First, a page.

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updated: 1/4/2014 3:36 PM

After good start Nebraska wilts at No. 3 OSU 84-53

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  • Ohio State's Aaron Craft, left, is fouled by Nebraska's Leslee Smith (21) during the first half of an NCAA college basketball game Saturday, Jan. 4, 2014, in Columbus, Ohio. Nebraska's Shavon Shields (31) defends on the play.

    Ohio State's Aaron Craft, left, is fouled by Nebraska's Leslee Smith (21) during the first half of an NCAA college basketball game Saturday, Jan. 4, 2014, in Columbus, Ohio. Nebraska's Shavon Shields (31) defends on the play.

Associated Press

COLUMBUS, Ohio -- After Nebraska's third straight loss, coach Tim Miles was asked what his team needed to do to turn things around.

"I'm not sure I can say that out loud without getting in trouble," he said, a smile creasing his lips.

The maturation of the young Cornhuskers (8-6, 0-2 Big Ten) continued on Saturday with a lopsided 84-53 defeat at No. 3 Ohio State.

The Buckeyes (15-0, 2-0) struggled for much of the first half before taking control with a late 7-0 run to build a 10-point halftime lead. Then they got off to a quick start in the second half behind LaQuinton Ross' two 3-pointers.

The Huskers didn't hit a basket over the final 8 minutes.

"We didn't do a very good job defensively and we put them on the line," said Leslee Smith, who had 11 points and 10 rebounds. "We didn't get out on their shooters and they hit a lot of 3s. Those were the two things that killed us. Other than that, we played pretty well."

Ohio State outscored Nebraska by 14 points at the free throw line and hit 9 of 19 3-pointers to the Cornhuskers' 4 of 15.

On top of that, the Buckeyes' reserves outscored Nebraska's 38-12.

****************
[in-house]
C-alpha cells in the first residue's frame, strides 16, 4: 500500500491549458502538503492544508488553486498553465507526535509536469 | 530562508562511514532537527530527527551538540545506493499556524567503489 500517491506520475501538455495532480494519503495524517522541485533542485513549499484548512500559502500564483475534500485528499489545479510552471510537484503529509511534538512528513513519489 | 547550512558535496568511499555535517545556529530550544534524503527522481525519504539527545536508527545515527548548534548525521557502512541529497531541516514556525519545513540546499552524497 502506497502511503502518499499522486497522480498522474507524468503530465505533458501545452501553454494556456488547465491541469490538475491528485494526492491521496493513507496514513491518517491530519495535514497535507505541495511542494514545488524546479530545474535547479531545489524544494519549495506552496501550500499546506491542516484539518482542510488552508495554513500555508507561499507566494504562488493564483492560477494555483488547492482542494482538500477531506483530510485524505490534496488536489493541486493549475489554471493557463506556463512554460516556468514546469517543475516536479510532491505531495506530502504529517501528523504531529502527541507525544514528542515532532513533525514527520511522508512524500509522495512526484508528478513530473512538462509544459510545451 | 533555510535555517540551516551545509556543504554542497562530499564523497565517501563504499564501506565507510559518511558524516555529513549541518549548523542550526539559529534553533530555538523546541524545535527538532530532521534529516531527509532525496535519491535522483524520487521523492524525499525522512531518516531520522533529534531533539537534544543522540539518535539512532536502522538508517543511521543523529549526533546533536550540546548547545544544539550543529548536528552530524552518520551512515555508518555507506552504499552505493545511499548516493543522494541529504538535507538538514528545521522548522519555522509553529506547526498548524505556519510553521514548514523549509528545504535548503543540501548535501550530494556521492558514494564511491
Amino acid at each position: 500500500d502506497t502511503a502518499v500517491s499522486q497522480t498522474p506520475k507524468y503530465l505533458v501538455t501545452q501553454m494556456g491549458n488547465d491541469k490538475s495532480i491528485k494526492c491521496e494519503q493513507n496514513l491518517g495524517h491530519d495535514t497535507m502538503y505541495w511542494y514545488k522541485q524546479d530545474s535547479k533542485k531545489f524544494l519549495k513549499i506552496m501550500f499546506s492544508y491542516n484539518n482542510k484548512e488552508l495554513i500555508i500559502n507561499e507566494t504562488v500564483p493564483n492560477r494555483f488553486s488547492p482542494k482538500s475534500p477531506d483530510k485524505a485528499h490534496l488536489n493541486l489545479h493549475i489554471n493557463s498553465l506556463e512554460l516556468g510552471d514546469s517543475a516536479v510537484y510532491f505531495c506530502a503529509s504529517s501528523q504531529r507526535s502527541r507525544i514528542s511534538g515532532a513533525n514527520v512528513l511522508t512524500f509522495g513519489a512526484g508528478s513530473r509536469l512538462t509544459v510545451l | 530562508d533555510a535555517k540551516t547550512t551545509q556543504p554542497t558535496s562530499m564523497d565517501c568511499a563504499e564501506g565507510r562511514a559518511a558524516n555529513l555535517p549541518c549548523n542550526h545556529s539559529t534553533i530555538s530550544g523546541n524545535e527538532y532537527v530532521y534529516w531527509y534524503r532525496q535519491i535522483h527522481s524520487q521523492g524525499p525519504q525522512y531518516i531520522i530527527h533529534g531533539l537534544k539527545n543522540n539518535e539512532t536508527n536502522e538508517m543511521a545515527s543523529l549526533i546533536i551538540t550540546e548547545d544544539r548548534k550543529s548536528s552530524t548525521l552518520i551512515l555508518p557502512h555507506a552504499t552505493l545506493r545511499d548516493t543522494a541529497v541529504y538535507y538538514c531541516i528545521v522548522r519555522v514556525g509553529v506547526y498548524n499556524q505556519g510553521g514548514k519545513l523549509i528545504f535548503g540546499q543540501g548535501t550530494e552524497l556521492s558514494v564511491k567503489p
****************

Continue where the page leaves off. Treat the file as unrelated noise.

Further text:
"We're a team that will play pretty well for a while and then we'll get a little hysterical," said Miles, who is 23-24 in his two seasons in Lincoln. "I said at the beginning of the year this wasn't going to be a roller-coaster year, it was going to be an EKG-type of season. I think you saw that tonight. There were times we were really good and it looked like we were right there and we could compete. We have to understand how to sustain that."

Reserves Amedeo Della Valle had 15 points and Marc Loving scored a career-high 13 for Ohio State. Ross added 11 points, Shannon Scott had 13 and Amir Williams chipped in with 10 points for the Buckeyes, who shot 54 percent from the field (27 of 50).

The game swung late in the half.

Shavon Shields slashed across the lane and tossed up a shot that cut Ohio State's lead to 33-30 with 2:29 remaining. But the Buckeyes' defense turned up the pressure.

Aaron Craft got things going with a 3 from the right wing at the 1:17 mark -- his first made 3-pointer in four games -- before Scott's deflection and steal led to Della Valle tipping in Scott's missed layup.

Ohio State blocked Nebraska's final two shots of the half -- both by David Rivers -- with Trey McDonald batting away the first and Sam Thompson the second. Thompson was then fouled with 2.7 seconds left and hit both free throws to make it 40-30.

"I think it was huge going into the half knowing we had a 10-point lead, especially playing the last 4 minutes with that energy compared to the first 4 or 5 minutes (of the game) when we didn't have that energy," Della Valle said. "And that led to a great start of the second half."

The Buckeyes, leading the Big Ten in scoring defense at 55.1 points a game, limited the Cornhuskers to 38 percent shooting from the field (21 of 56) while forcing 17 turnovers.

Terran Petteway scored 15 points for the Cornhuskers, who have lost 20 consecutive road games to ranked teams since beating No. 22 Texas A&M on Feb. 23, 2008.

Nebraska -- which started three sophomores and a freshman -- knows what it needs to do.

"We just need to play better defense and to be a better second-half team," Smith said. "We've been struggling in the second half. We need to regroup and start the second half with a lot of confidence."

Miles will continue to let his team grow and hope that the light comes on. The Cornhuskers rallied in a 67-57 loss at No. 22 Iowa in the Big Ten opener on Tuesday. Not against Ohio State, however.

"The way we ended the game you saw a disappointed team and you just can't let yourself go that way," he said. "We hung around that 16- or 18-point (deficit) and it got to 20 and then we get it down and we just stopped. We have to have more resolve and resiliency than that."


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